Aleshea Harris’s 2018 performance piece, What to Send Up When It Goes Down, had its local premiere this past spring with Congo Square Theatre Company in a production that played both in West Town (at GRAY Chicago) and the south side (Rebuild Foundation Stony Island Arts Bank). It’s back now in a short residency with Lookingglass Theatre, which means that this show, which is written explicitly for Black audiences, is onstage in the heart of the Gold Coast’s historically white and wealthy populace.
So though this piece—which uses a variety of theatrical narrative techniques and rituals to excavate the pain of Black communities devastated by police violence—is not created for white audiences, we are welcome to attend. And we should.
What to Send Up When It Goes Down
Through 10/16: Wed-Fri 7 PM, Sat 2 and 7 PM, Sun 2 PM, Lookingglass Theatre, 821 N. Michigan, 312-337-0665, lookingglasstheatre.org, $40
Codirected by Congo Square artistic director Ericka Ratcliff and ensemble member Daniel Bryant, and featuring an indelible and hypnotic seven-member ensemble, the show opens with a group exercise (though that’s really far too clinical a word for what happens) where the audience, directed by Alexandria Moorman, stands in a circle listening to and sharing our names, our experiences with racism, our reactions to the effects of white supremacy on Black people and communities. Then, through a series of scenes—sometimes satirical, sometimes sorrowful, and often an interweaving of both—the strategies of survival and resistance that Black people must learn to negotiate the toxicity of white supremacy come through clearly. (A gospel-inflected song led by Jos N. Banks rocks the rafters of the theater, and reminds us of the role of faith and music as part of the historical resistance of Black Americans to racism.)
In one scene, a young woman (Chanell Bell) is criticized by a friend for the way she walks, and told that it’s too provocative, too likely to attract unwanted attention in white neighborhoods. Yet to our eyes, there’s absolutely nothing unusual about it.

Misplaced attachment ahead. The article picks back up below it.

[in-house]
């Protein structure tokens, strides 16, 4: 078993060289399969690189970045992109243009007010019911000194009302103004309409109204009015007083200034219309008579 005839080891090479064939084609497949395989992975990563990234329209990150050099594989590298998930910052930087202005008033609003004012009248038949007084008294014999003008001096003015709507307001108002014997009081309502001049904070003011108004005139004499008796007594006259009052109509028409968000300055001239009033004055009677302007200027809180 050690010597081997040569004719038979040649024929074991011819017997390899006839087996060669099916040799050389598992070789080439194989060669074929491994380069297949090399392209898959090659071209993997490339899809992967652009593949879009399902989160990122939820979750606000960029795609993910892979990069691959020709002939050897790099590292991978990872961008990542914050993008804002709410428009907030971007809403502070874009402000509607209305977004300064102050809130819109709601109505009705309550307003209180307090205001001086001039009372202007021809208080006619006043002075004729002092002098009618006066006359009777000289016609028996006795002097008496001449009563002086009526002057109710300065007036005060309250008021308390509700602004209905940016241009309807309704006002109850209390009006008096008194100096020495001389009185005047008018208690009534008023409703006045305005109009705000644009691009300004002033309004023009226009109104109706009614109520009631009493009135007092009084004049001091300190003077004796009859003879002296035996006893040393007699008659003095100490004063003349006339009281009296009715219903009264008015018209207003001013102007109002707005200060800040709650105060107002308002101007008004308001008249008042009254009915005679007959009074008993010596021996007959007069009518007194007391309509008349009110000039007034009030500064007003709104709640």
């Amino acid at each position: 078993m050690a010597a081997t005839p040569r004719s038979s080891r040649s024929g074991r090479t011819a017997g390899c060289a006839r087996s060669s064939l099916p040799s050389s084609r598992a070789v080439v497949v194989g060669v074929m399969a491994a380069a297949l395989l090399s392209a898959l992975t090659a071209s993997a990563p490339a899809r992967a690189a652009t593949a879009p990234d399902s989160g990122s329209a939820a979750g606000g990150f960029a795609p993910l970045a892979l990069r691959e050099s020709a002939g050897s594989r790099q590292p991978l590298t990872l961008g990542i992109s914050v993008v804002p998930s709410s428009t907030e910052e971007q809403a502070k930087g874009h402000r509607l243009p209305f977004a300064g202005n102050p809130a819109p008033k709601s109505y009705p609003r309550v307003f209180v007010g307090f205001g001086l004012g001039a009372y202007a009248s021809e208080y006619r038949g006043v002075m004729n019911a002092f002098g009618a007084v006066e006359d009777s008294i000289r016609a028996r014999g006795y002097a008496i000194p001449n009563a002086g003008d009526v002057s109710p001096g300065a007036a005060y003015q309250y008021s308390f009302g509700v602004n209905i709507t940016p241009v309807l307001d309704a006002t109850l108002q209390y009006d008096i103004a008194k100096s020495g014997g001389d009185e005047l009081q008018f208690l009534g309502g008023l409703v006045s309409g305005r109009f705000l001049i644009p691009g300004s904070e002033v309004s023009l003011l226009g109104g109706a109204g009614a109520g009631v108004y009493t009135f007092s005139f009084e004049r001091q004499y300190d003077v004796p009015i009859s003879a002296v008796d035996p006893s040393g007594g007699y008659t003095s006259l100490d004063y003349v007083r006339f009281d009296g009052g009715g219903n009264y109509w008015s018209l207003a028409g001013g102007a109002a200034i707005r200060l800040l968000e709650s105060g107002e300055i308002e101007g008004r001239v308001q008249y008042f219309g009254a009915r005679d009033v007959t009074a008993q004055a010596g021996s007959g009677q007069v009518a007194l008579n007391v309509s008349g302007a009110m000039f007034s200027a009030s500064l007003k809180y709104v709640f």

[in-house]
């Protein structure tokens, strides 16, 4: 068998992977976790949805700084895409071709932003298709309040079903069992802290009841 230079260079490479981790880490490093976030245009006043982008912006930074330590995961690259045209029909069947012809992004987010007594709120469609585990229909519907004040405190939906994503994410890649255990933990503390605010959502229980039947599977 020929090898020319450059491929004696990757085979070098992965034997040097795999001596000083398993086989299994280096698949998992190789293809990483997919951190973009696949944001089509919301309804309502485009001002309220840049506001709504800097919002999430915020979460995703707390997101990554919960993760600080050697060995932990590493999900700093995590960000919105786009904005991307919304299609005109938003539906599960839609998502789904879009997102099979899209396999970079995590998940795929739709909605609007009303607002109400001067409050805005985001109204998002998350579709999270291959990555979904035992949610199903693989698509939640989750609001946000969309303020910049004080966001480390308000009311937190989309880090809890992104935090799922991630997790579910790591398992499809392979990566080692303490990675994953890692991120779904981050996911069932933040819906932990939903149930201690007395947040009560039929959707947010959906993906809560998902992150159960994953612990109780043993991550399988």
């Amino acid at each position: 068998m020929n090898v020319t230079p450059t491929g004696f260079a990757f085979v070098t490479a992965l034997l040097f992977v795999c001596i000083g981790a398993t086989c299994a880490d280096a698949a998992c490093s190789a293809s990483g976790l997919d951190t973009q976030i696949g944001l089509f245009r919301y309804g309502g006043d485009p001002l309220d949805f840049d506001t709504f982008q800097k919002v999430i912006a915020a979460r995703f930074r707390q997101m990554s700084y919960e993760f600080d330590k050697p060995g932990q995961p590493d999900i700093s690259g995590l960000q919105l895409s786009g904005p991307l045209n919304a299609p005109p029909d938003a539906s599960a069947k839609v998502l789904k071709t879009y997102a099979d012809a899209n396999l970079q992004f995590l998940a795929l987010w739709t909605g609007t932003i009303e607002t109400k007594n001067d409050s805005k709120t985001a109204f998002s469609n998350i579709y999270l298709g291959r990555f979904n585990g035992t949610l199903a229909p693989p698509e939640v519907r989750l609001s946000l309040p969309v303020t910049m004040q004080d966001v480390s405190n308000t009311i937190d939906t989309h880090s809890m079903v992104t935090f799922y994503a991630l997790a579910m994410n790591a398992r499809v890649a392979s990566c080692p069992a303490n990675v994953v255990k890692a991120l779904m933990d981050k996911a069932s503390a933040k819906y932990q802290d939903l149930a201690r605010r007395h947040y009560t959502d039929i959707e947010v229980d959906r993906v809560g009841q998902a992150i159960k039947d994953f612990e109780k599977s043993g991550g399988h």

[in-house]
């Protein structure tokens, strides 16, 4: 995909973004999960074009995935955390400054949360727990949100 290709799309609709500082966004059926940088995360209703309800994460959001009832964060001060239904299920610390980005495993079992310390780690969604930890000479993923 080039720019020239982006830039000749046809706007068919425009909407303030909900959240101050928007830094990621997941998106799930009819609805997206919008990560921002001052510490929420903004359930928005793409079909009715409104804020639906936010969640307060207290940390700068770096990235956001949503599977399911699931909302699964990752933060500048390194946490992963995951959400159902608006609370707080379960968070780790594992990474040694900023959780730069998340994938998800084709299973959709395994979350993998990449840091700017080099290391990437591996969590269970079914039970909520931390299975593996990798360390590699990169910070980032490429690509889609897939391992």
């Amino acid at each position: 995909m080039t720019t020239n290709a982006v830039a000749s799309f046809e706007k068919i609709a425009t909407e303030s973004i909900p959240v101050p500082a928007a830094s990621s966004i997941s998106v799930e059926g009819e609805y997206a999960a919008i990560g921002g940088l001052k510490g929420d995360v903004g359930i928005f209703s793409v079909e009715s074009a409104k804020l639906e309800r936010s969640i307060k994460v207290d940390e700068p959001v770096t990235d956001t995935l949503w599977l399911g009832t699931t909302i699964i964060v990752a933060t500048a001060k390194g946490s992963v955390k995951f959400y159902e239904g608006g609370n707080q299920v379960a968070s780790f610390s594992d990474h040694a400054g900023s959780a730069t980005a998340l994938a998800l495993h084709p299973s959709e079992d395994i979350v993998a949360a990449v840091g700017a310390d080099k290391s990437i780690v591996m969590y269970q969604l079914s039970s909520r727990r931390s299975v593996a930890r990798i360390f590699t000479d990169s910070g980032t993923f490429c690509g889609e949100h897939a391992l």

But that’s quite obviously Harris’s point: all Black people are judged and pinned down by assumptions made by white people that can never be overcome, no matter who they are. Last week’s episode of Real Time with Bill Maher, where Atlantic writer Caitlin Flanagan declared that Vice President Kamala Harris is “for some reason, an off-putting person,” perfectly illustrates that there aren’t just double standards for Black people; there are invisible and ever-shifting standards that white people don’t ever have to justify. (There are just reasons, OK?!)
Last week is also when NPR reported on the pressures facing Nataki Garrett, the Black artistic director at the prestigious Oregon Shakespeare Festival. The headline (“Oregon Shakespeare Festival focuses on expansion—but is not without its critics”) managed to gloss over the fact that some of the “criticism” Garrett faces in her professional role has come in the form of death threats, so she now travels with a security detail. Seeing Willie “Prince Roc” Round as a young Black man taking what seem to our white eyes as desperate measures to avoid being seen by those who might take his life, after reading about what Garrett has had to endure, was a real gut punch.
In another series of scenes, Penelope Walker plays a Miss Ann-type, bleating about how “wealthy, white, and liberated” she is, while ordering around her driver (Joey Stone) and questioning her maid (who is actually Made, as in a self-made woman, played with simmering rage and panache by McKenzie Chinn). Chinn’s character builds up an arsenal of housekeeping tools that are actually weapons, while deflecting questions about whether or not she has children—until the truth bursts forth in a sorrowful righteous revelation.
The names of so many (too many) lost to racialized violence line the walls of the Lookingglass lobby, alongside poems by Chicagoans like Eve Ewing. The show I attended was dedicated to the memory of Tamir Rice, a little boy killed by police for being a kid and playing with a toy gun in a park, as kids have done for generations. We said his name a dozen times—once for every year of his too-short life. “It happened yesterday. It will happen tomorrow,” we hear over and over as Harris’s singular and compelling piece unfolds. Repetition is a key device in What to Send Up When It Comes Down, reminding us of the numbing regularity with which we hear stories of Black people killed by police and other agents of white supremacy.
At the end of the show, the non-Black audience members are asked to gather in the lobby while the Black audience members stay behind in the stark theater, which is lit by banks of electric candles and with more names of the murdered hanging down from a large fixture at one end of the otherwise bare stage. This separation is not about “division,” as we keep hearing is what happens if we ever talk honestly about racism. It’s about accountability. Black people deserve room to heal and experience joy and hope as well as rage. It’s up to white people to do the work to tear down our own biases and harmful institutions.